If during the course of your marriage, if it was common to use your spouse’s phone, you likely knew the password to get into the phone. If you were given permission to access the phone at one time, and that permission was never revoked, technically it isn’t spying when you go into the phone to check for emails, texts, and photos were taken.
iPhones, iPads, and “Apple Sharing”
One of my favorite cases involved a couple that shared multiple devices and used the same Apple password. Have you ever looked at your iPad and discovered your texts and email are shared on both your iPhone on the iPad? Apparently, the husband in the case had forgotten this.
When he moved out, he took his phone, but his wife kept the iPad. She didn’t notice it at first, but then later discovered there were text messages on her iPad. When she opened those texts, she was able to see in real-time, the texting her husband was doing with his girlfriend.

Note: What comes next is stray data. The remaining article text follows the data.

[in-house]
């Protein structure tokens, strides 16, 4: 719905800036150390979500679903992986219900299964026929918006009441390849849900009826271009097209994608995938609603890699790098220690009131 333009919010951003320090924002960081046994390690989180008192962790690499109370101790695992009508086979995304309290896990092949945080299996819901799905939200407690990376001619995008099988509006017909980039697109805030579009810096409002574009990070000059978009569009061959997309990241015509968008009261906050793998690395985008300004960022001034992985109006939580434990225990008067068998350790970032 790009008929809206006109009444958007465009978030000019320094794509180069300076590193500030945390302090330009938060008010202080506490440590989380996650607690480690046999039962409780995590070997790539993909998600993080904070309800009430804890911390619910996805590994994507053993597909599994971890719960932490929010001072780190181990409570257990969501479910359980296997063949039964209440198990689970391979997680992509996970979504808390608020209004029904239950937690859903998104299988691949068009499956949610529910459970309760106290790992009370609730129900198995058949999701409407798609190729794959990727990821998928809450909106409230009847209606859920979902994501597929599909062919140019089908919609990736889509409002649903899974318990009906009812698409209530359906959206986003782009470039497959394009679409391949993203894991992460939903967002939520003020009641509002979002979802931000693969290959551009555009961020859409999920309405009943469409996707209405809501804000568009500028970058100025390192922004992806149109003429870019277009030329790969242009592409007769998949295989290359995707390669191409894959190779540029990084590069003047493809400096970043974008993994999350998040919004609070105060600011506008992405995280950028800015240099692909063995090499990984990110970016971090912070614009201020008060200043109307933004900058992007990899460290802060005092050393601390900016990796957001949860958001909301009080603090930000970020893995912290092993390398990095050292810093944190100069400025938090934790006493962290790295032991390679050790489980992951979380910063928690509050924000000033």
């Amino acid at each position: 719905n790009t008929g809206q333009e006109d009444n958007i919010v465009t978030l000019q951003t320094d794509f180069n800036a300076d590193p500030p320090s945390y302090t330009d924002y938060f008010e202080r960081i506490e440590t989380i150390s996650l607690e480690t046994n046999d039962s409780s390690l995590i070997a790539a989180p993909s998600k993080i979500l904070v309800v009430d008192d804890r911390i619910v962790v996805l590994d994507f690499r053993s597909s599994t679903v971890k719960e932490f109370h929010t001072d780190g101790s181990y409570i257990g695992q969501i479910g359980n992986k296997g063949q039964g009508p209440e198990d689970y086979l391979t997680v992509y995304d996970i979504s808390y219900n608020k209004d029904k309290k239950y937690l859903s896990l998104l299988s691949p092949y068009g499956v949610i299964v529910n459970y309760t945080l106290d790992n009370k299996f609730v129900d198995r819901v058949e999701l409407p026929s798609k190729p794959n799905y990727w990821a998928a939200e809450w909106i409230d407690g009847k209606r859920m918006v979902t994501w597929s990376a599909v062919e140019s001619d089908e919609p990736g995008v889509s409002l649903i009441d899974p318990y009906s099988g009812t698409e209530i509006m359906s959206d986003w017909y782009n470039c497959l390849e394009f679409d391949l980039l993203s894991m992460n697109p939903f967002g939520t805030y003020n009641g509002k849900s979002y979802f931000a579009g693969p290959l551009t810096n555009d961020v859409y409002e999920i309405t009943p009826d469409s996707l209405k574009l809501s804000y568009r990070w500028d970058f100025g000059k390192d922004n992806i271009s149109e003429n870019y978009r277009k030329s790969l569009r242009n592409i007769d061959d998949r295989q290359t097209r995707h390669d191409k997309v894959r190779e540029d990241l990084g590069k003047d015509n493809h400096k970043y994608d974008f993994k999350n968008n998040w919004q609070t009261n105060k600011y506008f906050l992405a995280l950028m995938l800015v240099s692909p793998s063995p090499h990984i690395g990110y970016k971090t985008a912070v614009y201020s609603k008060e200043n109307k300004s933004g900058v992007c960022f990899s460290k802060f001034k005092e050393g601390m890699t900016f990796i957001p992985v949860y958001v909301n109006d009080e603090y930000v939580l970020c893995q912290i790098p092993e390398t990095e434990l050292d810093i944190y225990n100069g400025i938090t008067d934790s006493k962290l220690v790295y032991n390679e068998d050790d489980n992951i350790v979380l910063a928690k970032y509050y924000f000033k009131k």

- TIP: Change your Apple password … and maybe even your Apple ID.
Text Messages From Shared Devices Can Be Evidence
My client, to her credit, didn’t really care about the girlfriend since she needed him to move on, but the content of the texts was disturbing.
Her husband was plotting with the girlfriend to set her up for criminal charges so he could take possession of their child. He described how he was going to plant drugs in her car and make sure that they were found by the police. The details of what he was going to do were fairly elaborate. My client didn’t want to involve the police, but we did go in to get an order of protection.
On the stand, the husband denied that he was plotting anything against my client. When faced with his own text messages, he cried foul and wanted to keep the texts out of evidence. But the court ruled that it wasn’t spying since they’d both set up the devices to be linked together. The wife hadn’t put on any spyware or spied at all; all she did was read the texts on her I-pad.
This type of thing happens more than you know.